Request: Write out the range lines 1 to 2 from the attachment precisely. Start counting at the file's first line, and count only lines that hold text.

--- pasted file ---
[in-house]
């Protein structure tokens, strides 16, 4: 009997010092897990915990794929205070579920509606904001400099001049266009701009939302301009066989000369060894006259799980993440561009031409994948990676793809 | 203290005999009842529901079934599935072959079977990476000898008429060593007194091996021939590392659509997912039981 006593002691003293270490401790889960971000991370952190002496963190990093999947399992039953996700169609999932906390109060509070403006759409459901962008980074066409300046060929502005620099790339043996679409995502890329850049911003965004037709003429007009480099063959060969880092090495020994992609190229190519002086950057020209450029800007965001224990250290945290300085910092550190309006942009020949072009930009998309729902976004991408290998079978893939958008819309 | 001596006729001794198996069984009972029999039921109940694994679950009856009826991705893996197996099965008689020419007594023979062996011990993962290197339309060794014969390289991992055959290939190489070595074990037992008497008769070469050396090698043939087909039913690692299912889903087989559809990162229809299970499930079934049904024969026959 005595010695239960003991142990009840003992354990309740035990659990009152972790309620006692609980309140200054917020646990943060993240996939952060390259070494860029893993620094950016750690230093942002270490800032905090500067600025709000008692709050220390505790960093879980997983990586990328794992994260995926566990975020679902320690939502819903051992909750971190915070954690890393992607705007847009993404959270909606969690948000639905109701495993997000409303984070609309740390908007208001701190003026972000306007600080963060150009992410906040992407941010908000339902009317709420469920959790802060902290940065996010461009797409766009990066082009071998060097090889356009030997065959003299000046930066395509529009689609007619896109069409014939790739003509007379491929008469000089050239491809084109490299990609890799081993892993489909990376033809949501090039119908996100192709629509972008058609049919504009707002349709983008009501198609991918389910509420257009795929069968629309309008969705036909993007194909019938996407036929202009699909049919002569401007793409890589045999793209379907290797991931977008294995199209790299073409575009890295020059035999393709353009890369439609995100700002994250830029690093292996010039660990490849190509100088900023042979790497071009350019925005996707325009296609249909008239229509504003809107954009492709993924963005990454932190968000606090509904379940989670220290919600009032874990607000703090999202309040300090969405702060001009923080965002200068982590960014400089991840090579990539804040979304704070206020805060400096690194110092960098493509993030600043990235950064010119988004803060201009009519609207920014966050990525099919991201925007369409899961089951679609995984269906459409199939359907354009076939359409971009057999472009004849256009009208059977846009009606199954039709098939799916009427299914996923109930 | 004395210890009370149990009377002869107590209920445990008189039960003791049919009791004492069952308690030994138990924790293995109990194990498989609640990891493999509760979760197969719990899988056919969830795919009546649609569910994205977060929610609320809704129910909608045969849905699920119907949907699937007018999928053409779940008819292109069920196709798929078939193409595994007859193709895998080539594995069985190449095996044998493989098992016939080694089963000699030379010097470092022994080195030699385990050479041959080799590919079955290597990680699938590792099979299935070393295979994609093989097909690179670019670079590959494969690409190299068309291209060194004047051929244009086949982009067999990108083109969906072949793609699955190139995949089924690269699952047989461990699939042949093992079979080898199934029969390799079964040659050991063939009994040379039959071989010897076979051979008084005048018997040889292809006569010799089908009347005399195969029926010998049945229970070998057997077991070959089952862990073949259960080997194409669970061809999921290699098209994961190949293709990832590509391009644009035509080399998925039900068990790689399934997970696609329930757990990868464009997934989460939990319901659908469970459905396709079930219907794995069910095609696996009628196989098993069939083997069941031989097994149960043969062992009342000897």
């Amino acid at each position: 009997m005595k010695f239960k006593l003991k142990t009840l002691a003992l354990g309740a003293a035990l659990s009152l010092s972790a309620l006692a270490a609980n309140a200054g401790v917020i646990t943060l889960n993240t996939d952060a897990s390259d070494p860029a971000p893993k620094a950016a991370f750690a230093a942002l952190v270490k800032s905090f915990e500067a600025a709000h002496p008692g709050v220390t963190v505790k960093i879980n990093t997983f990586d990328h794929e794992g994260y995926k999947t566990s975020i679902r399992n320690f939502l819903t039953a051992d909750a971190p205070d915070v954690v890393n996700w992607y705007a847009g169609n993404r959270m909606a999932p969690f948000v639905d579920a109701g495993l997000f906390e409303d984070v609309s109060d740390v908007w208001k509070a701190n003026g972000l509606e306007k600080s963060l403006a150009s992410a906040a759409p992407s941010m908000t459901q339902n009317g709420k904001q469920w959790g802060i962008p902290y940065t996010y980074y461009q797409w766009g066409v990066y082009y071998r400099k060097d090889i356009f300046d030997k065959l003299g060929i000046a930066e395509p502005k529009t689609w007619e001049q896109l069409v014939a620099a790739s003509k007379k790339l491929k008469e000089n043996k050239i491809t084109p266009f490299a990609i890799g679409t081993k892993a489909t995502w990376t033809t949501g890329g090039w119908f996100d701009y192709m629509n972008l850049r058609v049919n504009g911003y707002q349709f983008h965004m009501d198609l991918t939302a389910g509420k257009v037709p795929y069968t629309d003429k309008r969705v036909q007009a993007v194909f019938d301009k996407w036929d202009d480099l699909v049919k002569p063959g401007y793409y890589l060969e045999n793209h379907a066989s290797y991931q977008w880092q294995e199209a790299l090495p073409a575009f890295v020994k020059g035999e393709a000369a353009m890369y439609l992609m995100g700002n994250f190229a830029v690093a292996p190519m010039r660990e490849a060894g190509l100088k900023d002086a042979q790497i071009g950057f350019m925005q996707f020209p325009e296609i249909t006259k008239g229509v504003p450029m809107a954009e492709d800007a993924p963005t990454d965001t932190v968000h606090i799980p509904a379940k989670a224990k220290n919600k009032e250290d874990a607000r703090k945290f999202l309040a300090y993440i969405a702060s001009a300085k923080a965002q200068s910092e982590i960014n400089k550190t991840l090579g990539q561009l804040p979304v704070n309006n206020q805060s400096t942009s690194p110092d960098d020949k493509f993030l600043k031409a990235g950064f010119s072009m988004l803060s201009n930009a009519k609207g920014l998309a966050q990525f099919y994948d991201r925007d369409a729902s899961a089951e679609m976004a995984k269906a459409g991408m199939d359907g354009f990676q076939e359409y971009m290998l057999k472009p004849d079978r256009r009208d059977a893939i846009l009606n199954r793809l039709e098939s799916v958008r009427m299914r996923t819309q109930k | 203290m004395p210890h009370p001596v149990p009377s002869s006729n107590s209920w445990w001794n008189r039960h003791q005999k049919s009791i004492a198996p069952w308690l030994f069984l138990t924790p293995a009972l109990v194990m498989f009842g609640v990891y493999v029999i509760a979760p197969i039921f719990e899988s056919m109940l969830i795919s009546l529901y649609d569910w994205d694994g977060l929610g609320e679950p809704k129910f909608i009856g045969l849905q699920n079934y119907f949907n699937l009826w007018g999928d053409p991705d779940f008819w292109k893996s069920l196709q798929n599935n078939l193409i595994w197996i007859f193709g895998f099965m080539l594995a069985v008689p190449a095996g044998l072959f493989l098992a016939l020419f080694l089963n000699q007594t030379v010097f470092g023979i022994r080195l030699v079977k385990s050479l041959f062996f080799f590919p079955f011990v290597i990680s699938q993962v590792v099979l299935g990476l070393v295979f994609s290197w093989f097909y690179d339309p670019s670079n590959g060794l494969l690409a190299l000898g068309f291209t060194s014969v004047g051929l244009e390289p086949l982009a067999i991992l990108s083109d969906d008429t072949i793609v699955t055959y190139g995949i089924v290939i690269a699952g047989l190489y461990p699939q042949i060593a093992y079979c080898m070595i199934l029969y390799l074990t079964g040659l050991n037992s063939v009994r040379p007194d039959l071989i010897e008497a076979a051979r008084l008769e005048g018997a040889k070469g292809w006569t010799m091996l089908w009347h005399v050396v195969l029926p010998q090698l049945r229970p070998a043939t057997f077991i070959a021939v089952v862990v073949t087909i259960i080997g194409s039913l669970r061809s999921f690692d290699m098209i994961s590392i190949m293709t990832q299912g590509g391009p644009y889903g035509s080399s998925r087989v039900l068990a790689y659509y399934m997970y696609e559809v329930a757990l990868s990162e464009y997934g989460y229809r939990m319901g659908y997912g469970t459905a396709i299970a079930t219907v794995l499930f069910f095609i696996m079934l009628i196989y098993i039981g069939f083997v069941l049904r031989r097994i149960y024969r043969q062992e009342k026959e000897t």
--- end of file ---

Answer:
[in-house]
């Protein structure tokens, strides 16, 4: 009997010092897990915990794929205070579920509606904001400099001049266009701009939302301009066989000369060894006259799980993440561009031409994948990676793809 | 203290005999009842529901079934599935072959079977990476000898008429060593007194091996021939590392659509997912039981 006593002691003293270490401790889960971000991370952190002496963190990093999947399992039953996700169609999932906390109060509070403006759409459901962008980074066409300046060929502005620099790339043996679409995502890329850049911003965004037709003429007009480099063959060969880092090495020994992609190229190519002086950057020209450029800007965001224990250290945290300085910092550190309006942009020949072009930009998309729902976004991408290998079978893939958008819309 | 001596006729001794198996069984009972029999039921109940694994679950009856009826991705893996197996099965008689020419007594023979062996011990993962290197339309060794014969390289991992055959290939190489070595074990037992008497008769070469050396090698043939087909039913690692299912889903087989559809990162229809299970499930079934049904024969026959 005595010695239960003991142990009840003992354990309740035990659990009152972790309620006692609980309140200054917020646990943060993240996939952060390259070494860029893993620094950016750690230093942002270490800032905090500067600025709000008692709050220390505790960093879980997983990586990328794992994260995926566990975020679902320690939502819903051992909750971190915070954690890393992607705007847009993404959270909606969690948000639905109701495993997000409303984070609309740390908007208001701190003026972000306007600080963060150009992410906040992407941010908000339902009317709420469920959790802060902290940065996010461009797409766009990066082009071998060097090889356009030997065959003299000046930066395509529009689609007619896109069409014939790739003509007379491929008469000089050239491809084109490299990609890799081993892993489909990376033809949501090039119908996100192709629509972008058609049919504009707002349709983008009501198609991918389910509420257009795929069968629309309008969705036909993007194909019938996407036929202009699909049919002569401007793409890589045999793209379907290797991931977008294995199209790299073409575009890295020059035999393709353009890369439609995100700002994250830029690093292996010039660990490849190509100088900023042979790497071009350019925005996707325009296609249909008239229509504003809107954009492709993924963005990454932190968000606090509904379940989670220290919600009032874990607000703090999202309040300090969405702060001009923080965002200068982590960014400089991840090579990539804040979304704070206020805060400096690194110092960098493509993030600043990235950064010119988004803060201009009519609207920014966050990525099919991201925007369409899961089951679609995984269906459409199939359907354009076939359409971009057999472009004849256009009208059977846009009606199954039709098939799916009427299914996923109930 | 004395210890009370149990009377002869107590209920445990008189039960003791049919009791004492069952308690030994138990924790293995109990194990498989609640990891493999509760979760197969719990899988056919969830795919009546649609569910994205977060929610609320809704129910909608045969849905699920119907949907699937007018999928053409779940008819292109069920196709798929078939193409595994007859193709895998080539594995069985190449095996044998493989098992016939080694089963000699030379010097470092022994080195030699385990050479041959080799590919079955290597990680699938590792099979299935070393295979994609093989097909690179670019670079590959494969690409190299068309291209060194004047051929244009086949982009067999990108083109969906072949793609699955190139995949089924690269699952047989461990699939042949093992079979080898199934029969390799079964040659050991063939009994040379039959071989010897076979051979008084005048018997040889292809006569010799089908009347005399195969029926010998049945229970070998057997077991070959089952862990073949259960080997194409669970061809999921290699098209994961190949293709990832590509391009644009035509080399998925039900068990790689399934997970696609329930757990990868464009997934989460939990319901659908469970459905396709079930219907794995069910095609696996009628196989098993069939083997069941031989097994149960043969062992009342000897």